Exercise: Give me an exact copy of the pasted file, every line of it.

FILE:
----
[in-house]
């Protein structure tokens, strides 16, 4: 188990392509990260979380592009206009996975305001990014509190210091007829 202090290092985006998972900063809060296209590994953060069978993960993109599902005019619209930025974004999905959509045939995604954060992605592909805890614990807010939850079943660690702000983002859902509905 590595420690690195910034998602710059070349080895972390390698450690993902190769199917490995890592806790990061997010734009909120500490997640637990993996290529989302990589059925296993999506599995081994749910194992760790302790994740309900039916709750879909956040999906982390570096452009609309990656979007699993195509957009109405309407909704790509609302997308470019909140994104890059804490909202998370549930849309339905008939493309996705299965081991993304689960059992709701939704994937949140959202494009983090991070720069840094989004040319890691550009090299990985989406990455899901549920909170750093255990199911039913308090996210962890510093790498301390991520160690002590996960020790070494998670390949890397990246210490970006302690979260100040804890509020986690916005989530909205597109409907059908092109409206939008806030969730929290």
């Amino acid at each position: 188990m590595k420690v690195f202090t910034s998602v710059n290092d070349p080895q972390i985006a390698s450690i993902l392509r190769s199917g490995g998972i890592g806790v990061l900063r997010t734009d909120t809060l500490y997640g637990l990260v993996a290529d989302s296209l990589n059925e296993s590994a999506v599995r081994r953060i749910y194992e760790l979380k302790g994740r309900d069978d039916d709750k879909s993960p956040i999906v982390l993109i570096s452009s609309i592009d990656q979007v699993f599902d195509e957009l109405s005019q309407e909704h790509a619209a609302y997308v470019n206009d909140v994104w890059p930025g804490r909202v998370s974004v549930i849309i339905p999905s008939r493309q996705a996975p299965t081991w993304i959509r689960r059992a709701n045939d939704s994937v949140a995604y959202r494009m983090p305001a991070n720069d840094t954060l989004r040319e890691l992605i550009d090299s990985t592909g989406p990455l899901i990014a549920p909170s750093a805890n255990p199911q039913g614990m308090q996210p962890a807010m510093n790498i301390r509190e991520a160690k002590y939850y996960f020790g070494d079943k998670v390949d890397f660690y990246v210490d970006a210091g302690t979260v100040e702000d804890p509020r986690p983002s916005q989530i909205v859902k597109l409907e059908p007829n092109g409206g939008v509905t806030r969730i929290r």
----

[in-house]
């Protein structure tokens, strides 16, 4: 188990392509990260979380592009206009996975305001990014509190210091007829 202090290092985006998972900063809060296209590994953060069978993960993109599902005019619209930025974004999905959509045939995604954060992605592909805890614990807010939850079943660690702000983002859902509905 590595420690690195910034998602710059070349080895972390390698450690993902190769199917490995890592806790990061997010734009909120500490997640637990993996290529989302990589059925296993999506599995081994749910194992760790302790994740309900039916709750879909956040999906982390570096452009609309990656979007699993195509957009109405309407909704790509609302997308470019909140994104890059804490909202998370549930849309339905008939493309996705299965081991993304689960059992709701939704994937949140959202494009983090991070720069840094989004040319890691550009090299990985989406990455899901549920909170750093255990199911039913308090996210962890510093790498301390991520160690002590996960020790070494998670390949890397990246210490970006302690979260100040804890509020986690916005989530909205597109409907059908092109409206939008806030969730929290």
């Amino acid at each position: 188990m590595k420690v690195f202090t910034s998602v710059n290092d070349p080895q972390i985006a390698s450690i993902l392509r190769s199917g490995g998972i890592g806790v990061l900063r997010t734009d909120t809060l500490y997640g637990l990260v993996a290529d989302s296209l990589n059925e296993s590994a999506v599995r081994r953060i749910y194992e760790l979380k302790g994740r309900d069978d039916d709750k879909s993960p956040i999906v982390l993109i570096s452009s609309i592009d990656q979007v699993f599902d195509e957009l109405s005019q309407e909704h790509a619209a609302y997308v470019n206009d909140v994104w890059p930025g804490r909202v998370s974004v549930i849309i339905p999905s008939r493309q996705a996975p299965t081991w993304i959509r689960r059992a709701n045939d939704s994937v949140a995604y959202r494009m983090p305001a991070n720069d840094t954060l989004r040319e890691l992605i550009d090299s990985t592909g989406p990455l899901i990014a549920p909170s750093a805890n255990p199911q039913g614990m308090q996210p962890a807010m510093n790498i301390r509190e991520a160690k002590y939850y996960f020790g070494d079943k998670v390949d890397f660690y990246v210490d970006a210091g302690t979260v100040e702000d804890p509020r986690p983002s916005q989530i909205v859902k597109l409907e059908p007829n092109g409206g939008v509905t806030r969730i929290r």